Our best day of skiing came in the middle of the trip, when we navigated an A-to-B route from Fossum to Sorkedalen west of the city. We passed through a multitude of different landscapes: dense forests, frozen lakes, open farmland, forested hillsides, mountain streams. It was both a test of navigation abilities and endurance, but we made it to our destination proud of and exhausted by our efforts.
I realized two things about traveling during the trip: first, taking photographs in cold weather is hard, and second, mustering up the energy to sightsee when it’s cold outside and we’d already skied for a good part of the day is also hard. But the city exploring that we did do was exceptional. We listened to our bodies as best we could, and in the instances that we did get out and about around Oslo, we found coffee shops at every street corner, many unique secondhand stores, and Scandinavian design shops. What impressed us the most was the city’s cleanliness and punctuality – though waiting for busses and trams in the cold was never pleasant, at least we knew that the public transport system operated on schedule, without fail.
We stayed in the hipster neighborhood of Grunerlokka with Roy, who hosted us in his apartment. (Side note, although I haven’t used Airbnb often, every experience I’ve had with it has been positive and so much more fulfilling than staying in a hotel). Roy was happy to answer questions about Norway, give his opinions on American politics, and share his space with us. We found the kitchen was a great place to experience authentic Norwegian cuisine. Though we ate out very little, we found great fun in picking up an interesting piece of fish from the local fish market and cooking it ourselves. I even tried a cod roe dish that looked like a mixture between liver and tongue. It was fantastic fried up with onions and mushrooms.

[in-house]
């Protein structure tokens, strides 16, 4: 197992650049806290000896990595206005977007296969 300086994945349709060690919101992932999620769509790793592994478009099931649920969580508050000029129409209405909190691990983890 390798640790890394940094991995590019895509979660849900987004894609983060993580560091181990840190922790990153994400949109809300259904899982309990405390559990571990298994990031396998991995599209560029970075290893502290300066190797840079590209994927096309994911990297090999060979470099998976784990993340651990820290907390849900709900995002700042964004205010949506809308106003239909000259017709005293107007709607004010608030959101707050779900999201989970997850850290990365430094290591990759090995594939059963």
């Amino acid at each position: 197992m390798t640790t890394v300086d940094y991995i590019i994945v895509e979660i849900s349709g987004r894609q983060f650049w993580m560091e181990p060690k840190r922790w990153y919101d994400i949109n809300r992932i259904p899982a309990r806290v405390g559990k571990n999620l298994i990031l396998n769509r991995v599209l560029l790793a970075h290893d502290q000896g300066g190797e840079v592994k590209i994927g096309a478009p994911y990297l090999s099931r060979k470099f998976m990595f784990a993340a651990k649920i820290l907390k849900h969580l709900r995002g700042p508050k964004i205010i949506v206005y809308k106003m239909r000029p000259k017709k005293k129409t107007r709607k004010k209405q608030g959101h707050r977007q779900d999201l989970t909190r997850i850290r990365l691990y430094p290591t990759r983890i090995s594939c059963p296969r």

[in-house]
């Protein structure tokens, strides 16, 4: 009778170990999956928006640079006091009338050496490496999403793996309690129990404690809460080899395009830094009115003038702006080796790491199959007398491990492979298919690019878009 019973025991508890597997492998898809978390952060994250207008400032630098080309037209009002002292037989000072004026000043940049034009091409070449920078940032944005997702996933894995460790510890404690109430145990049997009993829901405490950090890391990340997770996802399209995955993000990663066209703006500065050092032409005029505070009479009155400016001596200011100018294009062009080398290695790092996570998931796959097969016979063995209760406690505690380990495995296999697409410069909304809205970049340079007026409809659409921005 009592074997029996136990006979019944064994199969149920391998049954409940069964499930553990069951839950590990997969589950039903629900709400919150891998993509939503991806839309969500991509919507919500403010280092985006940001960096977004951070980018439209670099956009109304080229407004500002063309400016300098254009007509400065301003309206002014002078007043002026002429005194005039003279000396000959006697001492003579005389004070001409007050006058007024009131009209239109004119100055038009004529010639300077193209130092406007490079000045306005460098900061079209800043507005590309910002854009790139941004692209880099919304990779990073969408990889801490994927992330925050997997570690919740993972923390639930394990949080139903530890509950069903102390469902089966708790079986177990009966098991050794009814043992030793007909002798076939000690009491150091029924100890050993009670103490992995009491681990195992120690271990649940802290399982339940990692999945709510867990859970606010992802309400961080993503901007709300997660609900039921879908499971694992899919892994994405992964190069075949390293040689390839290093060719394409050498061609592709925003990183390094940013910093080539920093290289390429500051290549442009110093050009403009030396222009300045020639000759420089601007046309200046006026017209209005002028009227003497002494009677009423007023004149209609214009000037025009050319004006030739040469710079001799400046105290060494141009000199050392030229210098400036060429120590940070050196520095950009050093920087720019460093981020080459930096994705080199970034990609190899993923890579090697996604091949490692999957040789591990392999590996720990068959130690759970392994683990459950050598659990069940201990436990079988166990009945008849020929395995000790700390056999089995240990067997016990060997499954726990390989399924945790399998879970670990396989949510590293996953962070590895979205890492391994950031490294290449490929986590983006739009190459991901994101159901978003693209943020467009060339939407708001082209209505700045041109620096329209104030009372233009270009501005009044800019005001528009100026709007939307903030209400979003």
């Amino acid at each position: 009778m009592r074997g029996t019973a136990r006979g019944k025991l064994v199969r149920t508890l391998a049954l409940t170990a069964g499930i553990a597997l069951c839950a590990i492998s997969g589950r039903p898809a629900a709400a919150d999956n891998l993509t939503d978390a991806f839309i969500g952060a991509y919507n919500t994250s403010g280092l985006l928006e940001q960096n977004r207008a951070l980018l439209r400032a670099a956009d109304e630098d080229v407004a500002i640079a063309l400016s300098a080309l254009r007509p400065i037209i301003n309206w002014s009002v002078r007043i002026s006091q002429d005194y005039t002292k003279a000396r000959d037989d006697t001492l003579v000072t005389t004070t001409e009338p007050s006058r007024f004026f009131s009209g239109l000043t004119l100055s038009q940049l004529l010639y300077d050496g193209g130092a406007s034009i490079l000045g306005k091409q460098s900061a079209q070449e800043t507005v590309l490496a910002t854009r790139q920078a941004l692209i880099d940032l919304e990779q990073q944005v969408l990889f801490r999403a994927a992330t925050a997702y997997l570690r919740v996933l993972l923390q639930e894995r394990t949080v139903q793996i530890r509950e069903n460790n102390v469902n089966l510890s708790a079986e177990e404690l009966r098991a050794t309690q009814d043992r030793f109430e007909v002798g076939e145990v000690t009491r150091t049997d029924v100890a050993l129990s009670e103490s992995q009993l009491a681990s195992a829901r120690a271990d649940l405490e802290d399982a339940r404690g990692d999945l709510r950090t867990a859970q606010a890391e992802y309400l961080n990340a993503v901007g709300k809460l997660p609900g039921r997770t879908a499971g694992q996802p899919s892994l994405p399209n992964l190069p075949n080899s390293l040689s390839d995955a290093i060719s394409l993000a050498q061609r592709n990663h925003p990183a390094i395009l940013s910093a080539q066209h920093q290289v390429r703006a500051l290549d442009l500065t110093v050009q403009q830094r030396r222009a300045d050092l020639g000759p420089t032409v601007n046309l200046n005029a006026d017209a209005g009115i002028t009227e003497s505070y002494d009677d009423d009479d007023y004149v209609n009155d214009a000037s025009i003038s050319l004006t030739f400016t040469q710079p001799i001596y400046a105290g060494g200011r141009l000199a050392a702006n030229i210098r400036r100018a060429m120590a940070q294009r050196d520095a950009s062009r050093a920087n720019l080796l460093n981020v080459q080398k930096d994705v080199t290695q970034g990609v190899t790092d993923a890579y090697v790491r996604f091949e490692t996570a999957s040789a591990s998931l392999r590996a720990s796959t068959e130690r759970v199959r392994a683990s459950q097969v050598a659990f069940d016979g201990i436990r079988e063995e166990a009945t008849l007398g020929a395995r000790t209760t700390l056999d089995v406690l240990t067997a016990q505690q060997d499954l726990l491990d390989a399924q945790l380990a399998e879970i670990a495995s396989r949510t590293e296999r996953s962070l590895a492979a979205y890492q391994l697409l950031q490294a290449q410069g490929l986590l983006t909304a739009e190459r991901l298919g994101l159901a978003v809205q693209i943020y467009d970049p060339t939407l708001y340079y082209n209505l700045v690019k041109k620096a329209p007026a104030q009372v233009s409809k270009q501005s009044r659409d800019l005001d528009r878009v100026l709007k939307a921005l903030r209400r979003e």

The gastronomic highlight was the coffee. Oslo’s coffee culture is perhaps the city’s most striking feature. We couldn’t walk a block without finding a coffee shop, and even the chains served drinks that were much better than your average Starbucks. Decaf was non-existent. We tried to make a point of visiting the most authentic, single location shops, and at these we were served some of the best cups of coffee that I’ve ever tasted. I particularly enjoyed Henrix Ibsen, Supreme Roastworks, Fuglen, and Java, but the best shop by far was Tim Wendelboe. This tiny but elegant shop had two seats, roasting machinery right in the middle of the room, and a menu of six different single-origin coffee beans, which would be ground and hand-brewed right in front of you. The caffeine kept us going, but the quality of the coffee was what kept us coming back for more.
A few inches of snow in the city greeted us on our final morning. Walking the city streets reminded me of my final days in Germany during my gap year, when I was forced to ask myself: when will I be back to Europe? This trip was much, much shorter, but the excitement I felt was the same. And it’s nice to know that I won’t have to wait four+ years before I again make the trip across the pond. But more on that later.